Method for separating fine particles by selective hydrophobic coagulation
Luttrell, Gerald H.
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A process of selectively agglomerating coal in an aqueous environment while leaving the mineral matter dispersed has been developed. This process is autogenous for hydrophobic particles in that neither an agglomerating agent nor an electrolytic coagulant is needed. It is based on the finding that hydrophobic particles are pushed against each other by the surrounding water structure. This process, which is referred to as selective hydrophobic coagulation, is driven by the so-called hydrophobic interaction energy, which is not included in the classical DLVO theory describing the stability of lyophobic suspensions. The relatively small coagula formed by the selective hydrophobic coagulation process can be readily separated from the dispersed mineral matter by several different techniques such as screening, elutriation, sedimentation and froth flotation.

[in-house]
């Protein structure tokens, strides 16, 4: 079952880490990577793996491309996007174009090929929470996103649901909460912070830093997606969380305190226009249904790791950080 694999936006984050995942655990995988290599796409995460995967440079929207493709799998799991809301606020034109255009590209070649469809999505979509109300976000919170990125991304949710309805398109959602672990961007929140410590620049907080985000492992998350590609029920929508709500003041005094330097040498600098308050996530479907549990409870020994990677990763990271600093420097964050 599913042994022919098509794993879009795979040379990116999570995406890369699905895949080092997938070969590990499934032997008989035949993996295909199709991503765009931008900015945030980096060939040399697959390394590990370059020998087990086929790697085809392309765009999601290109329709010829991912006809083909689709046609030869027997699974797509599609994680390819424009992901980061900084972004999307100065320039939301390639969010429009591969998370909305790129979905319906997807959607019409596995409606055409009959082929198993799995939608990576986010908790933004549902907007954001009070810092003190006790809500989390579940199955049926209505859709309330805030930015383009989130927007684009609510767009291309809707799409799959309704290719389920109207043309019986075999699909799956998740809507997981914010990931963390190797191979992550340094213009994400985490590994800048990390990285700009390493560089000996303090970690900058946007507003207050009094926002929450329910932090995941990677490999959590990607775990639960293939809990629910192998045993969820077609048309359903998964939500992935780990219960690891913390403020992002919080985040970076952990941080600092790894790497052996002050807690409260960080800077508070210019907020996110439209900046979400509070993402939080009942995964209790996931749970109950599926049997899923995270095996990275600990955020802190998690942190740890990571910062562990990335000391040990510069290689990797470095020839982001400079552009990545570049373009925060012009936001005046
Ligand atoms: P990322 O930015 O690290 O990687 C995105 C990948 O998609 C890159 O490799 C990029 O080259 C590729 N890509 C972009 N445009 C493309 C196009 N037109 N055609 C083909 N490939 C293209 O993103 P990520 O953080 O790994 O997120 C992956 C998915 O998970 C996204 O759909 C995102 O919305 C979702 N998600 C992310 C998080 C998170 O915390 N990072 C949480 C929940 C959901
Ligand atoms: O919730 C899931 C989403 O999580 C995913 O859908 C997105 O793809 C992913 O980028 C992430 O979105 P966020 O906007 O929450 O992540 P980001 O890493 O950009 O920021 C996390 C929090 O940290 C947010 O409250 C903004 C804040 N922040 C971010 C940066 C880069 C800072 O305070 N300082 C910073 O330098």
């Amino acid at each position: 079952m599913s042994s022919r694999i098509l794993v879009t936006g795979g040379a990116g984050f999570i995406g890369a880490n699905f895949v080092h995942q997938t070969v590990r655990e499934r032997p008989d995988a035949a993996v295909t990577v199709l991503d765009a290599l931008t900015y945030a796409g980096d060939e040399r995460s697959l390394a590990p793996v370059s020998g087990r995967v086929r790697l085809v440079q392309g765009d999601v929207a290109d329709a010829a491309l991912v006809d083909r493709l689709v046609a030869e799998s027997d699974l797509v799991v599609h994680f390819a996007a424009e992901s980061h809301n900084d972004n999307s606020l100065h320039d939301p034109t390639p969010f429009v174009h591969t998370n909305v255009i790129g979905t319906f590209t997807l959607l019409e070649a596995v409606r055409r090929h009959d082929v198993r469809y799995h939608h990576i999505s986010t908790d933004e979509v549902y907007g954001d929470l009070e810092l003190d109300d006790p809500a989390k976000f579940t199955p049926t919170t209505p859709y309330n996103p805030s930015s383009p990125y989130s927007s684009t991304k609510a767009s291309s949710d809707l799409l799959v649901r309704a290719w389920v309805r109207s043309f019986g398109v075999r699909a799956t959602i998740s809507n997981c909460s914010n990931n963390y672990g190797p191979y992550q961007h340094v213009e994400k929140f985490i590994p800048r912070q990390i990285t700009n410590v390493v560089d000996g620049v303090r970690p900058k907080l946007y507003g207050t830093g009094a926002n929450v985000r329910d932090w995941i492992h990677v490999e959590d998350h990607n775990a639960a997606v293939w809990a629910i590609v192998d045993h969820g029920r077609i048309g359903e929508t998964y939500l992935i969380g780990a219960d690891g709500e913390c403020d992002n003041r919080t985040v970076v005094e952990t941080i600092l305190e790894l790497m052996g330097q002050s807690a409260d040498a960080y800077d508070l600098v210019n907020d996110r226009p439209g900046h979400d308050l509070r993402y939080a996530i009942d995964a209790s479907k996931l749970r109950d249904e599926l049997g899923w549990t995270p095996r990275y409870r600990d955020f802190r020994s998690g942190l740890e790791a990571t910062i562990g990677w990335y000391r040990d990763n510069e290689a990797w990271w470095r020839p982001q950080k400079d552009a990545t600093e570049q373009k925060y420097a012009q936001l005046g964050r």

Virginia Tech Intellectual Properties, Inc.
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